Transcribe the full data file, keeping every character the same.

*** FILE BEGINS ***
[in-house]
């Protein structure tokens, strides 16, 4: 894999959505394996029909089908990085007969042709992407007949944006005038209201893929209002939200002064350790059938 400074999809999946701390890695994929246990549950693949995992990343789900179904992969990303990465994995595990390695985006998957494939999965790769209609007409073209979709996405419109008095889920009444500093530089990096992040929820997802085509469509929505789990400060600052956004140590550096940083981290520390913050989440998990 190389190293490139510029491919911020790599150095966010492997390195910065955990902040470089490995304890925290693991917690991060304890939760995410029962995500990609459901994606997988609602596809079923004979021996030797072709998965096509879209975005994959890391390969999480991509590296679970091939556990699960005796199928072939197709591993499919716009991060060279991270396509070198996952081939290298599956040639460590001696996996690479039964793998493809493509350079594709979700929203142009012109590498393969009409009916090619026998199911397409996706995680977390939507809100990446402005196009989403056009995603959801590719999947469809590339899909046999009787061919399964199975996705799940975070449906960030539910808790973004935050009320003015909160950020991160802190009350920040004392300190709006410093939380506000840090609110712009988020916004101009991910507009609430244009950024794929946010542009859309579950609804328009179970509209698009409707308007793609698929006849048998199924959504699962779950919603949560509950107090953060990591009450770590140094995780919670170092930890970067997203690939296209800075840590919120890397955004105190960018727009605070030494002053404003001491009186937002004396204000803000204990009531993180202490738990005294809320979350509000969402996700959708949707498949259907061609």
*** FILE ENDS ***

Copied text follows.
[in-house]
């Protein structure tokens, strides 16, 4: 894999959505394996029909089908990085007969042709992407007949944006005038209201893929209002939200002064350790059938 400074999809999946701390890695994929246990549950693949995992990343789900179904992969990303990465994995595990390695985006998957494939999965790769209609007409073209979709996405419109008095889920009444500093530089990096992040929820997802085509469509929505789990400060600052956004140590550096940083981290520390913050989440998990 190389190293490139510029491919911020790599150095966010492997390195910065955990902040470089490995304890925290693991917690991060304890939760995410029962995500990609459901994606997988609602596809079923004979021996030797072709998965096509879209975005994959890391390969999480991509590296679970091939556990699960005796199928072939197709591993499919716009991060060279991270396509070198996952081939290298599956040639460590001696996996690479039964793998493809493509350079594709979700929203142009012109590498393969009409009916090619026998199911397409996706995680977390939507809100990446402005196009989403056009995603959801590719999947469809590339899909046999009787061919399964199975996705799940975070449906960030539910808790973004935050009320003015909160950020991160802190009350920040004392300190709006410093939380506000840090609110712009988020916004101009991910507009609430244009950024794929946010542009859309579950609804328009179970509209698009409707308007793609698929006849048998199924959504699962779950919603949560509950107090953060990591009450770590140094995780919670170092930890970067997203690939296209800075840590919120890397955004105190960018727009605070030494002053404003001491009186937002004396204000803000204990009531993180202490738990005294809320979350509000969402996700959708949707498949259907061609």